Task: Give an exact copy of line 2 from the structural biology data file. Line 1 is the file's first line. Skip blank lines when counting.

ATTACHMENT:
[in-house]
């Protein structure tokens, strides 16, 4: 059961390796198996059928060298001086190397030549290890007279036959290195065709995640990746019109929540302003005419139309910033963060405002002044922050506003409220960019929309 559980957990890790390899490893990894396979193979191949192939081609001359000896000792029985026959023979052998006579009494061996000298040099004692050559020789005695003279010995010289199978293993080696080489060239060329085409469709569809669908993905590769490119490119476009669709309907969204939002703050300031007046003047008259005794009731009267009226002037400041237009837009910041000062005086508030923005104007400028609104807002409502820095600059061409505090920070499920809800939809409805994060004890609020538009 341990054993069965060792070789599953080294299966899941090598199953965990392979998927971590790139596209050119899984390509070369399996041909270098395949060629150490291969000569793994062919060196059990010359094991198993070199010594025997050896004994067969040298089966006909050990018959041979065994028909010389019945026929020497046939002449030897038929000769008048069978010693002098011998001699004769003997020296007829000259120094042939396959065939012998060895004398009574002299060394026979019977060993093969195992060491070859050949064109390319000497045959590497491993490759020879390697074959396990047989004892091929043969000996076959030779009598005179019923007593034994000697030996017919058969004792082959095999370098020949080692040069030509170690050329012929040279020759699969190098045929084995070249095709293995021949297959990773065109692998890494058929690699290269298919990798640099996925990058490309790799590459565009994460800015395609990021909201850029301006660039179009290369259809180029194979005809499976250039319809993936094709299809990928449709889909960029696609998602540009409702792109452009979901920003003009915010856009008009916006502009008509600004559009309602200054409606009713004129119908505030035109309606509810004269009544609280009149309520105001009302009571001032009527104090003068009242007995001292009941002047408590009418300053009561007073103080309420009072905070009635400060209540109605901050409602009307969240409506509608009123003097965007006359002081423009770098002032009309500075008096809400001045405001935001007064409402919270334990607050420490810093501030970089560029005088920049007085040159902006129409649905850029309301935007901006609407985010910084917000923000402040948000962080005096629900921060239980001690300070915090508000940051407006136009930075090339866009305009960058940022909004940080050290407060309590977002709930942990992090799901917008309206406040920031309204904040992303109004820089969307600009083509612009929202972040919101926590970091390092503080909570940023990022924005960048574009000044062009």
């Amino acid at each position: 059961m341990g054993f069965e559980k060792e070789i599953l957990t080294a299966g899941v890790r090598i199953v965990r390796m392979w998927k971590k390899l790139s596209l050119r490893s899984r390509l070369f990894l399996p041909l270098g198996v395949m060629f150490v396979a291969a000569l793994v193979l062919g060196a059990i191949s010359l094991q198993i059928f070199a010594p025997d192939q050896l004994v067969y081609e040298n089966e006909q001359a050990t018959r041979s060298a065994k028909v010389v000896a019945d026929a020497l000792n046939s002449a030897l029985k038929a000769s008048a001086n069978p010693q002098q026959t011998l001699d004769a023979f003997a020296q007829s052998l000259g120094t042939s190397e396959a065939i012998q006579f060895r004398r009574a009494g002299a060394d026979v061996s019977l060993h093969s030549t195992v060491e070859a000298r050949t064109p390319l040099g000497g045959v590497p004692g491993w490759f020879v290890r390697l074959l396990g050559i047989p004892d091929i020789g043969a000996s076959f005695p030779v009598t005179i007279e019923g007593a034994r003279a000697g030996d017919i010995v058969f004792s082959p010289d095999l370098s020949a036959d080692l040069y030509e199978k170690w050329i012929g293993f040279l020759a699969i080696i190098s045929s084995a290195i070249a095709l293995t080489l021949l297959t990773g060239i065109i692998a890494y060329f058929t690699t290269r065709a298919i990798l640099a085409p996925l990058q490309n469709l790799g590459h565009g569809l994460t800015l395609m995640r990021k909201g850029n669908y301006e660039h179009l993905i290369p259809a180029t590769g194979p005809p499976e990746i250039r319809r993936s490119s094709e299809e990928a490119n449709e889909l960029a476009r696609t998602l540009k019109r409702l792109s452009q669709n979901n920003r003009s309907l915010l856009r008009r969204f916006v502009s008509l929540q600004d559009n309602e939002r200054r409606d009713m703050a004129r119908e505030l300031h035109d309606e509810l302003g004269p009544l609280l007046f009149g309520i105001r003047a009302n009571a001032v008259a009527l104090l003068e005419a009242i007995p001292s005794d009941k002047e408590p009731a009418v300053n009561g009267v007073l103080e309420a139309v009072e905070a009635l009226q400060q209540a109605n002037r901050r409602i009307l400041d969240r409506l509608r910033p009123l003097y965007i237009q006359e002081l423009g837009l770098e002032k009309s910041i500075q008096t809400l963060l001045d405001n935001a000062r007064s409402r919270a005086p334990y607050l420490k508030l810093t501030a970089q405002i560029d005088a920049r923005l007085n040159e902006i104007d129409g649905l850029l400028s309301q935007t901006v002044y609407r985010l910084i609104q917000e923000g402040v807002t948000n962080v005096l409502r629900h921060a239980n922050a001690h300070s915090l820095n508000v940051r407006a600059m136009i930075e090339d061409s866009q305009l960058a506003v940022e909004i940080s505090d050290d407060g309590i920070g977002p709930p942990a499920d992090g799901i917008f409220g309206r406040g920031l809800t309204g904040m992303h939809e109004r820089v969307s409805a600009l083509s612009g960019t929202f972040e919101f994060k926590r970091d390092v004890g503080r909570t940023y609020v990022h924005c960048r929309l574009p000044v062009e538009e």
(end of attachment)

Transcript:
């Protein structure tokens, strides 16, 4: 059961390796198996059928060298001086190397030549290890007279036959290195065709995640990746019109929540302003005419139309910033963060405002002044922050506003409220960019929309 559980957990890790390899490893990894396979193979191949192939081609001359000896000792029985026959023979052998006579009494061996000298040099004692050559020789005695003279010995010289199978293993080696080489060239060329085409469709569809669908993905590769490119490119476009669709309907969204939002703050300031007046003047008259005794009731009267009226002037400041237009837009910041000062005086508030923005104007400028609104807002409502820095600059061409505090920070499920809800939809409805994060004890609020538009 341990054993069965060792070789599953080294299966899941090598199953965990392979998927971590790139596209050119899984390509070369399996041909270098395949060629150490291969000569793994062919060196059990010359094991198993070199010594025997050896004994067969040298089966006909050990018959041979065994028909010389019945026929020497046939002449030897038929000769008048069978010693002098011998001699004769003997020296007829000259120094042939396959065939012998060895004398009574002299060394026979019977060993093969195992060491070859050949064109390319000497045959590497491993490759020879390697074959396990047989004892091929043969000996076959030779009598005179019923007593034994000697030996017919058969004792082959095999370098020949080692040069030509170690050329012929040279020759699969190098045929084995070249095709293995021949297959990773065109692998890494058929690699290269298919990798640099996925990058490309790799590459565009994460800015395609990021909201850029301006660039179009290369259809180029194979005809499976250039319809993936094709299809990928449709889909960029696609998602540009409702792109452009979901920003003009915010856009008009916006502009008509600004559009309602200054409606009713004129119908505030035109309606509810004269009544609280009149309520105001009302009571001032009527104090003068009242007995001292009941002047408590009418300053009561007073103080309420009072905070009635400060209540109605901050409602009307969240409506509608009123003097965007006359002081423009770098002032009309500075008096809400001045405001935001007064409402919270334990607050420490810093501030970089560029005088920049007085040159902006129409649905850029309301935007901006609407985010910084917000923000402040948000962080005096629900921060239980001690300070915090508000940051407006136009930075090339866009305009960058940022909004940080050290407060309590977002709930942990992090799901917008309206406040920031309204904040992303109004820089969307600009083509612009929202972040919101926590970091390092503080909570940023990022924005960048574009000044062009």